In addition to financing, we need to turn up the heat on design and construction solutions. Value engineering can only take us so far. I think it is also time to revisit some of the innovative design and construction strategies I’ve written about in this column over the past few years (some of which are highlighted in greater detail throughout this issue). Regular readers know I am an advocate for modular development, panelization, 3D printing, light-gauge steel and factory-built housing as part of the suite of affordable housing construction solutions. While there is a learning curve for these strategies, more and more developers are finding success with them, and they become even more compelling in an inflationary and rising interest rate environment.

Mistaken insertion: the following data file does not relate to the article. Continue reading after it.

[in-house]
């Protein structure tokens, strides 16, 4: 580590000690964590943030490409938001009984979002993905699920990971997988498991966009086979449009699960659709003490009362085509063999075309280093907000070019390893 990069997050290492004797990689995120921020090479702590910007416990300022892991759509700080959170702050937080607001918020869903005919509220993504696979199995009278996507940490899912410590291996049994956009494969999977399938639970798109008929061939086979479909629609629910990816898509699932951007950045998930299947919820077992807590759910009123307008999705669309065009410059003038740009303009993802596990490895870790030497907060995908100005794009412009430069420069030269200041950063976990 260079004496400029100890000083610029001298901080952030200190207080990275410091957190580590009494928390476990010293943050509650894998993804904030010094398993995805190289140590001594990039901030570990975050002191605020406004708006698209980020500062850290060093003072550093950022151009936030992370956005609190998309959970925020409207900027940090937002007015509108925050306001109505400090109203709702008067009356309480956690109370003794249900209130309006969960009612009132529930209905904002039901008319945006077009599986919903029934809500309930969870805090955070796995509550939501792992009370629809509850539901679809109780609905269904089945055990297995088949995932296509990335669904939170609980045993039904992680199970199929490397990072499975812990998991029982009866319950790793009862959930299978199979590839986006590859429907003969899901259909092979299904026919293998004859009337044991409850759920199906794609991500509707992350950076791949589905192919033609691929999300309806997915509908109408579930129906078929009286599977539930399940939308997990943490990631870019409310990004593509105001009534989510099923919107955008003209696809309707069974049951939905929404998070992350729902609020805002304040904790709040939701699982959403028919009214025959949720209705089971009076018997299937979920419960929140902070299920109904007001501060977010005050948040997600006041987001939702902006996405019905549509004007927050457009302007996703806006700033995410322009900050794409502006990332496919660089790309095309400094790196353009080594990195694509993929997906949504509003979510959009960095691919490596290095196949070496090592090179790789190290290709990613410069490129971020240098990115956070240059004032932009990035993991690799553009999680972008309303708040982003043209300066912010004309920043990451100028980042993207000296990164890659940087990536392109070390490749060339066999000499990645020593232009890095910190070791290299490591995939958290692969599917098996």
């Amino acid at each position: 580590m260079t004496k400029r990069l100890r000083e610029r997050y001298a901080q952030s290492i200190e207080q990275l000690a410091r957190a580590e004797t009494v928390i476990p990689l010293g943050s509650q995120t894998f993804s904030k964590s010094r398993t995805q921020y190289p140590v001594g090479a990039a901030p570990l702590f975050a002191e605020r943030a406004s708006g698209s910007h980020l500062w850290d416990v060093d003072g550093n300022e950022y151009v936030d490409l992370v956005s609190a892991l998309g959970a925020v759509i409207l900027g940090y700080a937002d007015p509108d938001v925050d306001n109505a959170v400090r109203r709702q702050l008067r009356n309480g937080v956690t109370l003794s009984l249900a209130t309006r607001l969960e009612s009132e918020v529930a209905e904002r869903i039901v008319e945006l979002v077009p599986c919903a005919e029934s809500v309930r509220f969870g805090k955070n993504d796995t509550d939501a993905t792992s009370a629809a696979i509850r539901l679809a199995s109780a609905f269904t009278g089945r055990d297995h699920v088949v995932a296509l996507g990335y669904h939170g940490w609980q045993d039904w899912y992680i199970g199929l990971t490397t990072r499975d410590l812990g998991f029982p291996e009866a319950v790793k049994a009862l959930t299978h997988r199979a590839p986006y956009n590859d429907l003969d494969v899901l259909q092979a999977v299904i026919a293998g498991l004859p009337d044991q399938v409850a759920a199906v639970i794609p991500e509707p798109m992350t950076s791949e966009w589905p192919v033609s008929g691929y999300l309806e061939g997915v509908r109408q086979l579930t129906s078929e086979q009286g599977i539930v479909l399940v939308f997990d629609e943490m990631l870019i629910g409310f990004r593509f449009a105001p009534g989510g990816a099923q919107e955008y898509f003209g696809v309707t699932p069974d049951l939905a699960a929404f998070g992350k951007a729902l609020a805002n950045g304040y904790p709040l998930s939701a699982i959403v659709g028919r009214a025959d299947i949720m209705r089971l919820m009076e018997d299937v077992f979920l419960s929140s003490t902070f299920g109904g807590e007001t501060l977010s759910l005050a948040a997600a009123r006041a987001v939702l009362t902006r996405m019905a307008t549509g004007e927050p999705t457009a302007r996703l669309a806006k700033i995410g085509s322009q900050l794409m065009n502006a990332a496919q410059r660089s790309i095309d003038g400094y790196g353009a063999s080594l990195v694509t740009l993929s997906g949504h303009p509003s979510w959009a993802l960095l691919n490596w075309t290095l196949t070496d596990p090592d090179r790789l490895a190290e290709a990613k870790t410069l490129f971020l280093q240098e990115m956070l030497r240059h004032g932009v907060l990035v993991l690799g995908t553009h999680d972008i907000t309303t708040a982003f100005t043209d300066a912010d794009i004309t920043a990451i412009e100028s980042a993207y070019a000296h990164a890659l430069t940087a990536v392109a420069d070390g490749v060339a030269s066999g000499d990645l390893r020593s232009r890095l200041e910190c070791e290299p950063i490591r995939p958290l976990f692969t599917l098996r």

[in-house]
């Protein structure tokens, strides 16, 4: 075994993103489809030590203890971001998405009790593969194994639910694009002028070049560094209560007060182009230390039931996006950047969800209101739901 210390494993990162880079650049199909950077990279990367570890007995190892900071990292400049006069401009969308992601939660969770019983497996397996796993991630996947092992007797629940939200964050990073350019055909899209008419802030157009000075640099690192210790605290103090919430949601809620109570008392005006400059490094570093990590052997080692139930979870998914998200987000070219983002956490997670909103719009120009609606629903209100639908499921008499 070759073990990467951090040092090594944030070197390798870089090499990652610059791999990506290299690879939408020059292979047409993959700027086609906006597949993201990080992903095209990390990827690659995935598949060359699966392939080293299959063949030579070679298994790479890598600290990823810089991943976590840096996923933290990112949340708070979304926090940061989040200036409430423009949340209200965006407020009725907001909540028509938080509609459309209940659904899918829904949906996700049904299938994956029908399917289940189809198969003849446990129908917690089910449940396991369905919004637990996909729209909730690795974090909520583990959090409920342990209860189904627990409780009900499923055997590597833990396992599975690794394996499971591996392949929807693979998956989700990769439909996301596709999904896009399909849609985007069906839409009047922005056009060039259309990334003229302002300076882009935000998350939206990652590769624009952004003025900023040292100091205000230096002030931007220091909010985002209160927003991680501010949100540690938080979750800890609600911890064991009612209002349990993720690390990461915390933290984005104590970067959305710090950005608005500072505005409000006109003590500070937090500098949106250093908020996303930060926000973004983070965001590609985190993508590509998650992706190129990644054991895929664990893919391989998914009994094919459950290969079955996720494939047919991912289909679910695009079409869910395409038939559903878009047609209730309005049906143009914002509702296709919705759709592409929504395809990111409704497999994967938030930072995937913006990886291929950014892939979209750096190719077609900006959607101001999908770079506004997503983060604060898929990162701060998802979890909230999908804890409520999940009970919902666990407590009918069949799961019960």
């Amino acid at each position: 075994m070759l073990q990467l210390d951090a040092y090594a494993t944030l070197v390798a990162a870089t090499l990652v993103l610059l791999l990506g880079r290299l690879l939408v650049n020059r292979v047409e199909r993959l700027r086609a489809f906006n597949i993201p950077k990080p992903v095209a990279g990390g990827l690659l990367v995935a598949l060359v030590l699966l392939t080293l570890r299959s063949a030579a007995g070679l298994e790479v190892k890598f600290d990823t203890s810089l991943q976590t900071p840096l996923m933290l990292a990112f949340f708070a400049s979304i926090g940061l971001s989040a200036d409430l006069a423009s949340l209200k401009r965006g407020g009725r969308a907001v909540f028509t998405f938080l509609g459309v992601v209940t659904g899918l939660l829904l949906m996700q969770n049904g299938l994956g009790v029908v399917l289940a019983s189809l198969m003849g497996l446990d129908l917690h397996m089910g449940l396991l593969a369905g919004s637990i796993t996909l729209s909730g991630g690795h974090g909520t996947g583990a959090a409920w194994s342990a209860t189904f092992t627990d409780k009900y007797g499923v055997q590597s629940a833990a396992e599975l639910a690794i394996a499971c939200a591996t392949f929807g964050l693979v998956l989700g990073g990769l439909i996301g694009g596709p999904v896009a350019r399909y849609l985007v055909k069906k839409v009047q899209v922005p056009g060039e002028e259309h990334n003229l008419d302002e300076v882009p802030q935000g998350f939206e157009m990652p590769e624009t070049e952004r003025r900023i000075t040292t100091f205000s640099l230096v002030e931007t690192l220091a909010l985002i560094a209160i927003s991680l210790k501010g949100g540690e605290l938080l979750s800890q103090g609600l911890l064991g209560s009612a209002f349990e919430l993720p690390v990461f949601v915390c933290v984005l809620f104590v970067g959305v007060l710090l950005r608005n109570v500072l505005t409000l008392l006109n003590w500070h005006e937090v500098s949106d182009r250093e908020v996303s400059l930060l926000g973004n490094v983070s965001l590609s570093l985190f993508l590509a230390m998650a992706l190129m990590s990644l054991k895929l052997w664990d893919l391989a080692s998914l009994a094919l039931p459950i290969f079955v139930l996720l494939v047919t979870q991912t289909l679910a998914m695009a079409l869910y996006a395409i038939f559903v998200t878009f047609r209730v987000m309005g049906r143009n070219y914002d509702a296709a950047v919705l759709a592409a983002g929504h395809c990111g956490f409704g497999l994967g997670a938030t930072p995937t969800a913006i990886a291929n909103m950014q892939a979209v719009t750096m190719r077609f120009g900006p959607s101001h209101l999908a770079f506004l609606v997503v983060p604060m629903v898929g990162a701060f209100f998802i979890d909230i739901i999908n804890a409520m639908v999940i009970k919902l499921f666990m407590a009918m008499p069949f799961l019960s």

Thom joined National Housing & Rehabilitation Association (NH&RA) in 2004 and currently serves as its as Executive Vice-President and Executive Director. NH&RA is a national trade association and peer-network for affordable housing and tax credit developers and related professionals including: investors, lenders, public agencies and professional advisers. Thom directs the association’s day-to-day operations including legislative and regulatory advocacy, committee activities, conferences and events, publications, financial management and strategic planning. Thom also serves as the Executive Director of the Tennessee Developers Council, a state-wide trade association for affordable housing developers and professionals active in Tennessee. In 2013 he spearheaded the launch of NH&RA's Preservation through Energy Efficiency Project, a major educational initiative supported by the John D. and Catherine T. MacArthur Foundation. Thom also serves on the Board of Directors for International Center for Appropriate & Sustainable Technology (iCAST) as well as the Advisory Board for its ResourceSmart program, a turn-key, cost-effective, green rehab provider for multifamily affordable and market-rate housing communities and nonprofit facilities. Thom is a frequent speaker at affordable housing, sustainable development and tax credit industry events and has been published in a variety of industry journals including Tax Credit Advisor, Independent Banker, and the Novogradac Journal of Tax Credit Housing. Thom also serves as the Associate Publisher of Tax Credit Advisor, a monthly magazine for tax credit and affordable housing professionals and is an Executive Vice-President at Dworbell Inc., a boutique association management and communications firm in Washington, DC. Thom was previously employed at a national lobbying firm focusing on financial services and technology issues. Prior to moving to Washington, Thom worked in media relations in the New York State Assembly and as a research assistant for New Hampshire Governor Jeanne Shaheen. Thom graduated Magna Cum Laude from Tufts University with a double major in Political Science and History.